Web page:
52. Memorandum of Conversation1

PARTICIPANTS

  • Dr. Nguyen Luu Vien, RVN, Deputy Prime Minister, Chief Delegate to Paris Two-Party Talks
  • Dr. Tran Van Do
  • Nguyen Xuan Phong, Minister
  • Lt. General Dang Van Quang, Presidential Assistant for Military and Security Affairs
  • Dr. Henry A. Kissinger, Assistant to the President for National Security Affairs
  • Ambassador William Sullivan, Ambassador Designate to the Philippines, Assistant Secretary of State for East Asian and Pacific Affairs
  • Ambassador Graham Martin, Ambassador Designate to South Vietnam
  • George Aldrich, Deputy Legal Adviser, Department of State
  • Heyward Isham
  • Peter W. Rodman, NSC Staff
  • William L. Stearman, NSC Staff

[Before Dr. Kissinger’s arrival, Ambassador Sullivan briefed the Vietnamese on the DRV’s ceasefire proposal.2 He remarked that we had cabled our draft to Saigon for Foreign Minister Lam and that the Foreign Minister had been pleased. Dr. Kissinger then entered.]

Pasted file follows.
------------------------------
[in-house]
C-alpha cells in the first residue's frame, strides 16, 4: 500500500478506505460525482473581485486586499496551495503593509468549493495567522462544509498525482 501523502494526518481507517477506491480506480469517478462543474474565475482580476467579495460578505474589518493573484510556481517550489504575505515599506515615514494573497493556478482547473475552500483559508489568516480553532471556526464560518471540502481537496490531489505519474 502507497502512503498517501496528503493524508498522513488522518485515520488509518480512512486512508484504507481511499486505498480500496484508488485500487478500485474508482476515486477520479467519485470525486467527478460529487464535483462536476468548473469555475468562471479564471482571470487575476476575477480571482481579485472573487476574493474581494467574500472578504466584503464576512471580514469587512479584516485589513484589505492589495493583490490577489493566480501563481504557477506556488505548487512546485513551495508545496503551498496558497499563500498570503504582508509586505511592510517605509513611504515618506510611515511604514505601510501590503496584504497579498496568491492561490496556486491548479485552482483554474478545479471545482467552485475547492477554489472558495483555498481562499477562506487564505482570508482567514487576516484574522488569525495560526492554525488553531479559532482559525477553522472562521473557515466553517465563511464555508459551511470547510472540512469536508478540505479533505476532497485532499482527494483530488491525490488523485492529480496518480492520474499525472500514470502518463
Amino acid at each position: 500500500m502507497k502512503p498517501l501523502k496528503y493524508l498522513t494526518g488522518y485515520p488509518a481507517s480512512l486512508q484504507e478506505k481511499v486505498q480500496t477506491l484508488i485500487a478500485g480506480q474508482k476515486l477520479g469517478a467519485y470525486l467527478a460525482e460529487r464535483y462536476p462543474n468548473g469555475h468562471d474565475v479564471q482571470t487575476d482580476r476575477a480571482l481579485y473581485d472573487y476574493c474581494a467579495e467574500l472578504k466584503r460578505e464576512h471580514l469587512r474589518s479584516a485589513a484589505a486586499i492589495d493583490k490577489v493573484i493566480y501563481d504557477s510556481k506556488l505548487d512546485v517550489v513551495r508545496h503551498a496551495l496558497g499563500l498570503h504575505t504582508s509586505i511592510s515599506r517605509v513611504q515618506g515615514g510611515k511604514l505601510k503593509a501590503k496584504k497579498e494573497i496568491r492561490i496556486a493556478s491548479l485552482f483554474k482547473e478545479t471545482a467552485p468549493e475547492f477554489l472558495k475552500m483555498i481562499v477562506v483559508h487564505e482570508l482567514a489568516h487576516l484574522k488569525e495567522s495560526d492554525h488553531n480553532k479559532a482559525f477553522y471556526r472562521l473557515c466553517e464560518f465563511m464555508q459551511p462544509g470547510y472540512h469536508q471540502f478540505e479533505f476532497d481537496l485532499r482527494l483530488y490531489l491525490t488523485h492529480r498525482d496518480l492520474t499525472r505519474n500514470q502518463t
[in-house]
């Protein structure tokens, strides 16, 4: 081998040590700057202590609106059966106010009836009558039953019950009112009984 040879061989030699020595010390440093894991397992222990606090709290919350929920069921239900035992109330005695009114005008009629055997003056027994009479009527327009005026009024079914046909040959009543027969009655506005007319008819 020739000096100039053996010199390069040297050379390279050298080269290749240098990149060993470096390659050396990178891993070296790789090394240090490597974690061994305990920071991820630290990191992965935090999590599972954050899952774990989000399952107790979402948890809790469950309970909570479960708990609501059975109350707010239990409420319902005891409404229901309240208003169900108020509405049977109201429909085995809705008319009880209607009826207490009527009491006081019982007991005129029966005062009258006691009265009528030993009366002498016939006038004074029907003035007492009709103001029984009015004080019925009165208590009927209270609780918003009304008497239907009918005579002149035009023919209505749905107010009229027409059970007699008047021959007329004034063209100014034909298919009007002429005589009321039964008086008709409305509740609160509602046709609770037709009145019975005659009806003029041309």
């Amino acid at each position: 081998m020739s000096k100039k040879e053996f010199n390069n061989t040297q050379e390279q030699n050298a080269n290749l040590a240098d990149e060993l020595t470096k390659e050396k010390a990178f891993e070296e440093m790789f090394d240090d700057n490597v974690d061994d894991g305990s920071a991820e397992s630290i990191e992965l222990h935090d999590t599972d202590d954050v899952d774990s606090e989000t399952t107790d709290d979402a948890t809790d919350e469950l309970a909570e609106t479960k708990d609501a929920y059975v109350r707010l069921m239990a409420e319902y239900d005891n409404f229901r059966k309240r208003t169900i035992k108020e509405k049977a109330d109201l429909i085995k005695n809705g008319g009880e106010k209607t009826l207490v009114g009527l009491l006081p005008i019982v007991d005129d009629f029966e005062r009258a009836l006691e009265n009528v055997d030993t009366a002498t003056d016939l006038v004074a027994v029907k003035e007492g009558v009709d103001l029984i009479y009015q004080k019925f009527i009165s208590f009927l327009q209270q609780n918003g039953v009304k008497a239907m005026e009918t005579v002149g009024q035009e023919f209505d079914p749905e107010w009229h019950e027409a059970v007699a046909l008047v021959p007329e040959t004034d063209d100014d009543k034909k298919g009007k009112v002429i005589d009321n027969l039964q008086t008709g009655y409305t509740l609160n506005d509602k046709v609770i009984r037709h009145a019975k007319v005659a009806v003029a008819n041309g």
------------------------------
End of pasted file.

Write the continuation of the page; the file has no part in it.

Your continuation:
Sullivan: I was just telling them that Foreign Minister Lam was pleased with our draft. Lam was pleased.

Kissinger: I understand there are no other problems in Saigon—but I have had that idea before.

Quang: The draft has been changed many times, so I don’t know what the reaction is now. In Saigon I saw an earlier one.

Kissinger: The major point we would like to make to you is this: first, there is nothing in any of the drafts in our conception that is different from the basic Agreement. We are trying to get a document to get the Agreement implemented. Second, if we can get such a document, it will ease the pressures enormously in America, because it will retroactively justify everything we have done in the last four months. Whereas if we don’t, there will be a series of Congressional restrictions.

[Page 244]

I see no major objections to this draft in substance. Saigon’s objection was to the form, that we and the DRV were settling everything. But we have taken care of that.